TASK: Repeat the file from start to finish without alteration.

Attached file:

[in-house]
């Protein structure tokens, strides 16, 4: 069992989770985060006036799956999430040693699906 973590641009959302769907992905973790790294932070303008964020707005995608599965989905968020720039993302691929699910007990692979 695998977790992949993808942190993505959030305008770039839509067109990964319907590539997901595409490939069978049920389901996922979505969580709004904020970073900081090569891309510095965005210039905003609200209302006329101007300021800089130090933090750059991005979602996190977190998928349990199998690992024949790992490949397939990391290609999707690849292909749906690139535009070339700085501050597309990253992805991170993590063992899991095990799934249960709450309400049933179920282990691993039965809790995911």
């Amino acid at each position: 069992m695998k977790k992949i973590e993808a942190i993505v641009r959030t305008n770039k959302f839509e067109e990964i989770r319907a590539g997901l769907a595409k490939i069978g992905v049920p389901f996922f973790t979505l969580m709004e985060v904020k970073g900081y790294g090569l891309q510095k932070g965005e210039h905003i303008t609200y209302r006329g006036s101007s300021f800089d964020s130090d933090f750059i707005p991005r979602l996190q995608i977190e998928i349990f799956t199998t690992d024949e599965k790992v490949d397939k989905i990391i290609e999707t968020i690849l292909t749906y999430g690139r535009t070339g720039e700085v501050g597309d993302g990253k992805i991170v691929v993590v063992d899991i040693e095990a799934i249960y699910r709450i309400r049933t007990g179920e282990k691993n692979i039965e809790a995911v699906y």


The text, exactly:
[in-house]
């Protein structure tokens, strides 16, 4: 069992989770985060006036799956999430040693699906 973590641009959302769907992905973790790294932070303008964020707005995608599965989905968020720039993302691929699910007990692979 695998977790992949993808942190993505959030305008770039839509067109990964319907590539997901595409490939069978049920389901996922979505969580709004904020970073900081090569891309510095965005210039905003609200209302006329101007300021800089130090933090750059991005979602996190977190998928349990199998690992024949790992490949397939990391290609999707690849292909749906690139535009070339700085501050597309990253992805991170993590063992899991095990799934249960709450309400049933179920282990691993039965809790995911």
């Amino acid at each position: 069992m695998k977790k992949i973590e993808a942190i993505v641009r959030t305008n770039k959302f839509e067109e990964i989770r319907a590539g997901l769907a595409k490939i069978g992905v049920p389901f996922f973790t979505l969580m709004e985060v904020k970073g900081y790294g090569l891309q510095k932070g965005e210039h905003i303008t609200y209302r006329g006036s101007s300021f800089d964020s130090d933090f750059i707005p991005r979602l996190q995608i977190e998928i349990f799956t199998t690992d024949e599965k790992v490949d397939k989905i990391i290609e999707t968020i690849l292909t749906y999430g690139r535009t070339g720039e700085v501050g597309d993302g990253k992805i991170v691929v993590v063992d899991i040693e095990a799934i249960y699910r709450i309400r049933t007990g179920e282990k691993n692979i039965e809790a995911v699906y």